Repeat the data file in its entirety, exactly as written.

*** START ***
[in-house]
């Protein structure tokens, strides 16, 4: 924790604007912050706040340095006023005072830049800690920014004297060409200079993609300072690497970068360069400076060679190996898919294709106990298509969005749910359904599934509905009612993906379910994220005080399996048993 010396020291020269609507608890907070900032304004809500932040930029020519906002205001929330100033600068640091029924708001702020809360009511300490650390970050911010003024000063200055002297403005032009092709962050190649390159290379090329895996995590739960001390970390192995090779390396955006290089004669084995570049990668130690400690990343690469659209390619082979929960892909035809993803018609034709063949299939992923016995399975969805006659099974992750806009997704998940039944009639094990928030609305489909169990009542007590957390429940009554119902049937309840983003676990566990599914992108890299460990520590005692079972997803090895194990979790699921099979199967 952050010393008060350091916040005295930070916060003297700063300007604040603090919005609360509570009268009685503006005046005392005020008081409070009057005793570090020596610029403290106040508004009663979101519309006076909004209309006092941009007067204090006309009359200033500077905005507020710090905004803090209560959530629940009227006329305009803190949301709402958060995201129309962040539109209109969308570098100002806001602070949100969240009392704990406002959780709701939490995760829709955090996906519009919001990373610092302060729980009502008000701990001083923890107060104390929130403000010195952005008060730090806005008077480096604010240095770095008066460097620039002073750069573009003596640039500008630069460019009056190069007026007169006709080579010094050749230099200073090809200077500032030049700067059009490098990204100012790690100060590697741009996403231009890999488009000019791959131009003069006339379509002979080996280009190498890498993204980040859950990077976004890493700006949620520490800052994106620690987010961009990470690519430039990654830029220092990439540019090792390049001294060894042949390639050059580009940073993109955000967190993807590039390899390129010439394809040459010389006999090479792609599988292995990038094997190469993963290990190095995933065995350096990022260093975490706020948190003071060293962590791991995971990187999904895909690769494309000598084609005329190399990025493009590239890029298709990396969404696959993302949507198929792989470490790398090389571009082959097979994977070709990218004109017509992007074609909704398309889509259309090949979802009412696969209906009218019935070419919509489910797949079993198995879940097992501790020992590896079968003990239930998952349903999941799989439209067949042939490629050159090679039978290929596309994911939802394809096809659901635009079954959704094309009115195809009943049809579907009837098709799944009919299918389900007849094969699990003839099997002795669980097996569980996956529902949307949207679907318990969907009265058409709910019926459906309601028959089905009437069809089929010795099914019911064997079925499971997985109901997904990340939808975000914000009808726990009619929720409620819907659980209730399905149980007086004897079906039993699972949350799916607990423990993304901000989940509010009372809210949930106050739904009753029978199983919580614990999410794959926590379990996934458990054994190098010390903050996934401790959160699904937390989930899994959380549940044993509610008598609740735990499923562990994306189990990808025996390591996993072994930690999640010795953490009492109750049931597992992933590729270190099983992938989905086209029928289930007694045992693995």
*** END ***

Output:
[in-house]
């Protein structure tokens, strides 16, 4: 924790604007912050706040340095006023005072830049800690920014004297060409200079993609300072690497970068360069400076060679190996898919294709106990298509969005749910359904599934509905009612993906379910994220005080399996048993 010396020291020269609507608890907070900032304004809500932040930029020519906002205001929330100033600068640091029924708001702020809360009511300490650390970050911010003024000063200055002297403005032009092709962050190649390159290379090329895996995590739960001390970390192995090779390396955006290089004669084995570049990668130690400690990343690469659209390619082979929960892909035809993803018609034709063949299939992923016995399975969805006659099974992750806009997704998940039944009639094990928030609305489909169990009542007590957390429940009554119902049937309840983003676990566990599914992108890299460990520590005692079972997803090895194990979790699921099979199967 952050010393008060350091916040005295930070916060003297700063300007604040603090919005609360509570009268009685503006005046005392005020008081409070009057005793570090020596610029403290106040508004009663979101519309006076909004209309006092941009007067204090006309009359200033500077905005507020710090905004803090209560959530629940009227006329305009803190949301709402958060995201129309962040539109209109969308570098100002806001602070949100969240009392704990406002959780709701939490995760829709955090996906519009919001990373610092302060729980009502008000701990001083923890107060104390929130403000010195952005008060730090806005008077480096604010240095770095008066460097620039002073750069573009003596640039500008630069460019009056190069007026007169006709080579010094050749230099200073090809200077500032030049700067059009490098990204100012790690100060590697741009996403231009890999488009000019791959131009003069006339379509002979080996280009190498890498993204980040859950990077976004890493700006949620520490800052994106620690987010961009990470690519430039990654830029220092990439540019090792390049001294060894042949390639050059580009940073993109955000967190993807590039390899390129010439394809040459010389006999090479792609599988292995990038094997190469993963290990190095995933065995350096990022260093975490706020948190003071060293962590791991995971990187999904895909690769494309000598084609005329190399990025493009590239890029298709990396969404696959993302949507198929792989470490790398090389571009082959097979994977070709990218004109017509992007074609909704398309889509259309090949979802009412696969209906009218019935070419919509489910797949079993198995879940097992501790020992590896079968003990239930998952349903999941799989439209067949042939490629050159090679039978290929596309994911939802394809096809659901635009079954959704094309009115195809009943049809579907009837098709799944009919299918389900007849094969699990003839099997002795669980097996569980996956529902949307949207679907318990969907009265058409709910019926459906309601028959089905009437069809089929010795099914019911064997079925499971997985109901997904990340939808975000914000009808726990009619929720409620819907659980209730399905149980007086004897079906039993699972949350799916607990423990993304901000989940509010009372809210949930106050739904009753029978199983919580614990999410794959926590379990996934458990054994190098010390903050996934401790959160699904937390989930899994959380549940044993509610008598609740735990499923562990994306189990990808025996390591996993072994930690999640010795953490009492109750049931597992992933590729270190099983992938989905086209029928289930007694045992693995």